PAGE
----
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5 genes has previously been constructed in the budding yeast [35]. In the well studied network, popularly referred to as in vivo reverse engineering and modeling assessment (IRMA) network, each of the genes regulate at least one other gene in the network. Expression within the network is activated in the presence of galactose and then switched to glucose to obtain the switch-off data which represents the expressive samples at 21 time points. The switch-on data consists of 16 sample points and is obtained by growing the cells in a glucose medium and then changing to galactose. The true interactions is shown in Fig. 2a. The real biological data is first supplied to the UKF algorithm and the inferred network is shown in Fig. 2b. As standard, some data points are randomly discarded from the input and they are replaced accordingly to generate the MM. The UKF and the proposed algorithm UKFMM are tested on the generated data set (MM) and the inferred networks are shown in Fig. 2c, d, respectively, and the corresponding results are summarized in Table 4. Again, on the missing data condition, the proposed algorithm shows a better performance compared to the UKF. In addition, we also test the GP4GRN algorithm with both CM and MM and the results are presented in the fourth and fifth columns in Table 4, which further affirms the impact of missing measurements in the GRN inference methods and the relative robustness of the proposed UKFMM algorithm.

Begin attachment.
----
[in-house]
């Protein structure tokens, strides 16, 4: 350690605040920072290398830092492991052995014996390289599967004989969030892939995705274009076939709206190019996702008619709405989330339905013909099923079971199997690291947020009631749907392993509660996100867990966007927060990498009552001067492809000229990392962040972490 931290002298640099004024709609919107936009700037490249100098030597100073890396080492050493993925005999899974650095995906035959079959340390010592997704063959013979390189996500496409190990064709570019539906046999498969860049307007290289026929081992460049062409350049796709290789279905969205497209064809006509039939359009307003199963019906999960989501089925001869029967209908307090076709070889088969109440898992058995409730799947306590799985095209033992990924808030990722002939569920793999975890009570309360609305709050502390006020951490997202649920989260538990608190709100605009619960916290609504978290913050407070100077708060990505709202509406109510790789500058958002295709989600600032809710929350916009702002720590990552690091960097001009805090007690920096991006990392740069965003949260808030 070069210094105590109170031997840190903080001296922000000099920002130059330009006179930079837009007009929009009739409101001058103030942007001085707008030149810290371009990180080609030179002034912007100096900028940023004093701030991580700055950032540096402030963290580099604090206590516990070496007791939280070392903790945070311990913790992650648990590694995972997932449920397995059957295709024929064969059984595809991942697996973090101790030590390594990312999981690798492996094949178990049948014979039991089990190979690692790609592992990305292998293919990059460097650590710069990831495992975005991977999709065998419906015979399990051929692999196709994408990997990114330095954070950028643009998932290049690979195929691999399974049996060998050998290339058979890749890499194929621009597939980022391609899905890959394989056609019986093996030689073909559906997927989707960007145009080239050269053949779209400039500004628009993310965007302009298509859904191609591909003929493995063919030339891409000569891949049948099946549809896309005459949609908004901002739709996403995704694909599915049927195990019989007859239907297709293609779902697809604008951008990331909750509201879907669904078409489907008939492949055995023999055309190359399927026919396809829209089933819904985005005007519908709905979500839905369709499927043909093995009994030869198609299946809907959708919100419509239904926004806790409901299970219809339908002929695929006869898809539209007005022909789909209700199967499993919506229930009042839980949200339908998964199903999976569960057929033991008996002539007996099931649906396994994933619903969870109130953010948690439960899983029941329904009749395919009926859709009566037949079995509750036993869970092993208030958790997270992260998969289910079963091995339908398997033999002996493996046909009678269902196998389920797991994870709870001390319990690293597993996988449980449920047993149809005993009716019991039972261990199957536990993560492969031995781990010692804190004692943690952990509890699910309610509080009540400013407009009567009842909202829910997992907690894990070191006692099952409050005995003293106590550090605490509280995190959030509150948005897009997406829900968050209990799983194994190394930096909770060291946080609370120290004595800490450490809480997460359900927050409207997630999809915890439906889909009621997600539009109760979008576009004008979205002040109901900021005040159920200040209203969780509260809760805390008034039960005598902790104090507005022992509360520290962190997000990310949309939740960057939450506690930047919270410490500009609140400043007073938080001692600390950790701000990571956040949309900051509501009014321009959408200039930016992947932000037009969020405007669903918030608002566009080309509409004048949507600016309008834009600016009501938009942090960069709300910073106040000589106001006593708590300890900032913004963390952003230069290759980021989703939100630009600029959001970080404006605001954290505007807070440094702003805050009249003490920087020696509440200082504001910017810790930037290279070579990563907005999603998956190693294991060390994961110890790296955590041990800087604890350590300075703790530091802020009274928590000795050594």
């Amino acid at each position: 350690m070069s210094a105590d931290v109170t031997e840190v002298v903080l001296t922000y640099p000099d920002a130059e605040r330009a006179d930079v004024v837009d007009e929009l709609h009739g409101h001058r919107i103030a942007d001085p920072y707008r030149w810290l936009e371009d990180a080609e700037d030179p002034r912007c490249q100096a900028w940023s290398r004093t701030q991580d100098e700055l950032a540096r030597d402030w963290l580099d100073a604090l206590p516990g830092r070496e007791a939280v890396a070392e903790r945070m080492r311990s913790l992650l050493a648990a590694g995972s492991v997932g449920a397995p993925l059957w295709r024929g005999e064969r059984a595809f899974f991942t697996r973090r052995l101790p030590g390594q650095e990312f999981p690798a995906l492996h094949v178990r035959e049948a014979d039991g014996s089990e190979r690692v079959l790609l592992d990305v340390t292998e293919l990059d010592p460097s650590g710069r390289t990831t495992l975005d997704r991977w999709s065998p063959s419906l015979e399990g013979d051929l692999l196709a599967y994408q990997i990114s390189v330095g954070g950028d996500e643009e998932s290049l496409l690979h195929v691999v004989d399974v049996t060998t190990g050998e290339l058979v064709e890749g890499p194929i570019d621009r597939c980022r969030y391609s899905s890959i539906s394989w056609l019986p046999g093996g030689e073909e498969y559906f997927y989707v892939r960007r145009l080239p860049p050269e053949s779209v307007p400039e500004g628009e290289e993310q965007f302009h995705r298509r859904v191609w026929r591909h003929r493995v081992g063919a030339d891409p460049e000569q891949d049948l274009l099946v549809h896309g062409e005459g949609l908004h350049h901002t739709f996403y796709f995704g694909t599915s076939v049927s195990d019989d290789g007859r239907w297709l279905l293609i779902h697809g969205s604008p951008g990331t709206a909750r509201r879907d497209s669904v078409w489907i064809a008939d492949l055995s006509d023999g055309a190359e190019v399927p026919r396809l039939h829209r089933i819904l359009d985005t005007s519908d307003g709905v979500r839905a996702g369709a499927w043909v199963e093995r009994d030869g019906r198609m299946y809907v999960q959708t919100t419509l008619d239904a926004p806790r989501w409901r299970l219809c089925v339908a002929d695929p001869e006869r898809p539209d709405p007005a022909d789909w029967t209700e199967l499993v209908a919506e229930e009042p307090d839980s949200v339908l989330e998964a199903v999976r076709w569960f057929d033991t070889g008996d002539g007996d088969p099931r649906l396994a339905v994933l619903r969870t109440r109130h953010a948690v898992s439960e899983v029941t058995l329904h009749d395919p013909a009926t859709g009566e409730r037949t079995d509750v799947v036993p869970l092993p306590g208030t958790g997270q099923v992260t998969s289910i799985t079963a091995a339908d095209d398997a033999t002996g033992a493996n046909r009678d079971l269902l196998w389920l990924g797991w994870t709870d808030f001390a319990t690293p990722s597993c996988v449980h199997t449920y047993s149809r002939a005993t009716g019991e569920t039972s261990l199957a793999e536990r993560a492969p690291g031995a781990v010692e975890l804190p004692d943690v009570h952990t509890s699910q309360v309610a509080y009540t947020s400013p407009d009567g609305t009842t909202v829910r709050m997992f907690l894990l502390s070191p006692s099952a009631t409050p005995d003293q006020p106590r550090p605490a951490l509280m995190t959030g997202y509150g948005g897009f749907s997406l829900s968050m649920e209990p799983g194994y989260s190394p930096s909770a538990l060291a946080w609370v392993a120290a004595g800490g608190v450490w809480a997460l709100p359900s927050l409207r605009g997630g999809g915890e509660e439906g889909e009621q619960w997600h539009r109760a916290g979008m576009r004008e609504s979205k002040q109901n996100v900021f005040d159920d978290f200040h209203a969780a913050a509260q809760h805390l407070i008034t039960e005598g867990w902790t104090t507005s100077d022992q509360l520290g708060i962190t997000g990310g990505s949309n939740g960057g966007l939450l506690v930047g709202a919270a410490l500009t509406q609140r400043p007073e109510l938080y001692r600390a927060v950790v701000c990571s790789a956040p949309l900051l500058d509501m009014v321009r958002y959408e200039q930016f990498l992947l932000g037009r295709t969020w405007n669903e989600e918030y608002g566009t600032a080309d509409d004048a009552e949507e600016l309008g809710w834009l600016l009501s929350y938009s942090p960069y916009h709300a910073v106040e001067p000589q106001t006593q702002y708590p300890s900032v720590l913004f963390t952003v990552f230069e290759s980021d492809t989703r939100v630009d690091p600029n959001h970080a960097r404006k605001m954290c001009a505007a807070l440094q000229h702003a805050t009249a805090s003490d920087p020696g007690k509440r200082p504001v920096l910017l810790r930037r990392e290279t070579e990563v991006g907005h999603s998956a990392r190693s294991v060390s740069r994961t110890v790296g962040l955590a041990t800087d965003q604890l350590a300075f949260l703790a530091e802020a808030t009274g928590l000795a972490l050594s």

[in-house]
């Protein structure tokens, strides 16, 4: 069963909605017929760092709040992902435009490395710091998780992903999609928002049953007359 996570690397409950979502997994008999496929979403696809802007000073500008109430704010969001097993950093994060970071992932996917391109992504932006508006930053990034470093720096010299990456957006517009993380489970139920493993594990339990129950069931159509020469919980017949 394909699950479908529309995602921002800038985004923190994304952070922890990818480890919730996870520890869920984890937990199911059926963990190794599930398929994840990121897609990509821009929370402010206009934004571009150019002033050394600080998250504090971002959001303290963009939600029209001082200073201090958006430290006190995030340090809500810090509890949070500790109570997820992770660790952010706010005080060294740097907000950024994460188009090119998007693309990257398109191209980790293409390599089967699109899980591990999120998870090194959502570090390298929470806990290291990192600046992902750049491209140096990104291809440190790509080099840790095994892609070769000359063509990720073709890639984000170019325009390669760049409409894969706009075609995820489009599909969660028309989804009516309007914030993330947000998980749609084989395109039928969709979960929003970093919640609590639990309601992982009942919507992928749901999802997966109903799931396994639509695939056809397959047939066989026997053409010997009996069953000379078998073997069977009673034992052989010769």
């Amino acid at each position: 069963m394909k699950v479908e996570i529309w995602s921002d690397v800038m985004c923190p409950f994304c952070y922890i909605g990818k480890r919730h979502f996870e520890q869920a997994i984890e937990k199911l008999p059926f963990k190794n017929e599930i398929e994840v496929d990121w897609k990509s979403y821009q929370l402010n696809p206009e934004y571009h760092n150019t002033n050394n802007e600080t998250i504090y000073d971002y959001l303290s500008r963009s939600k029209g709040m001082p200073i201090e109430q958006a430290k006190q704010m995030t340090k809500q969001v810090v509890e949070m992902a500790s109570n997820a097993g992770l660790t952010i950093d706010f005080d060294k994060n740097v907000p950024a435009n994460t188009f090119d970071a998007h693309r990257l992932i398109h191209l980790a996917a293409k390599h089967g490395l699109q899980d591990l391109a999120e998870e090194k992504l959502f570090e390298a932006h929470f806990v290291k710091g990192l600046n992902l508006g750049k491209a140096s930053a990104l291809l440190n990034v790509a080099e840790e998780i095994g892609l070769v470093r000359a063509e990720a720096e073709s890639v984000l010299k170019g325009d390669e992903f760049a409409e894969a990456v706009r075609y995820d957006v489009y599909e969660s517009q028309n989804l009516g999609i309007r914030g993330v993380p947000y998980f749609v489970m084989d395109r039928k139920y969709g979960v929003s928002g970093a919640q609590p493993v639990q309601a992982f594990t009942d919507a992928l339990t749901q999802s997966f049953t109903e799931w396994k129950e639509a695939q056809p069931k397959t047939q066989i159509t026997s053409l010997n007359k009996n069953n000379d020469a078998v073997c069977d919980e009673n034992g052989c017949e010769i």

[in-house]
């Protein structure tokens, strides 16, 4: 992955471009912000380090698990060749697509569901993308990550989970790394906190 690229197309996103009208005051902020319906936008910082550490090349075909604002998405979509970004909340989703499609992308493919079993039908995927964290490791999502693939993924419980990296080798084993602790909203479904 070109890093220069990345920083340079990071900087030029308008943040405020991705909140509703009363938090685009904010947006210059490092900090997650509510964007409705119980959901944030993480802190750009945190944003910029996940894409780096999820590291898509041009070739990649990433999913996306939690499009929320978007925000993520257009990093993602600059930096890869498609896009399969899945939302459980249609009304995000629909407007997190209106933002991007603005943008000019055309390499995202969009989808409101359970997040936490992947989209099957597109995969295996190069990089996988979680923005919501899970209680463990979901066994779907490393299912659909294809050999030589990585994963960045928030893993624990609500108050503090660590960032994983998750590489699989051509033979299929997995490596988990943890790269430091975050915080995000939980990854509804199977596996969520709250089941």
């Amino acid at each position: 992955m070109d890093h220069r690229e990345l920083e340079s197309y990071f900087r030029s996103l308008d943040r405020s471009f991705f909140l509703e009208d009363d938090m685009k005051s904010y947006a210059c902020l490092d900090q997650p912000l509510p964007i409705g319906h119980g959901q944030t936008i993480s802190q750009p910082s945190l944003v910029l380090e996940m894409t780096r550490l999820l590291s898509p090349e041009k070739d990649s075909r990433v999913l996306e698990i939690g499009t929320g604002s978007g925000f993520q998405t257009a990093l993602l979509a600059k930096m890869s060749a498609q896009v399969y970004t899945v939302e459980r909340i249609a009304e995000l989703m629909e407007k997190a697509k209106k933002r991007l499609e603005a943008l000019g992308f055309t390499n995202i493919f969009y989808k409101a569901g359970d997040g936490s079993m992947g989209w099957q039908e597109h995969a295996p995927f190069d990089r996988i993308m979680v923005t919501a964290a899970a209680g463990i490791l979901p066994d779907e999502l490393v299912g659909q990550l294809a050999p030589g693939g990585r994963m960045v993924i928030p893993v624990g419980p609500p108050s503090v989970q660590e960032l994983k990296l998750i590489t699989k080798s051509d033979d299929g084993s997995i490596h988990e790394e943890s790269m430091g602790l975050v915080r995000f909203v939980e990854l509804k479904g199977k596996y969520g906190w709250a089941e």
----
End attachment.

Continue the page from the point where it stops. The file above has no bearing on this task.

4 Discussion This work presents a novel algorithm for GRN inference from time-series gene expression data with onestep or two-step missing measurements. Gene regulation is assumed to follow a nonlinear state evolution model described in (1). The parameters of the model, which are assumed to be the regulatory coefficients between the genes, are estimated with a modified unscented Kalman filtering algorithm. We considered the experimental scenarios that lead to total loss of expression values for all genes at a particular time point or few successive time points which may significantly diminish the performance of GRN inference algorithms. In the proposed algorithm, the state vector which is the gene expression at each time point in (1) is concatenated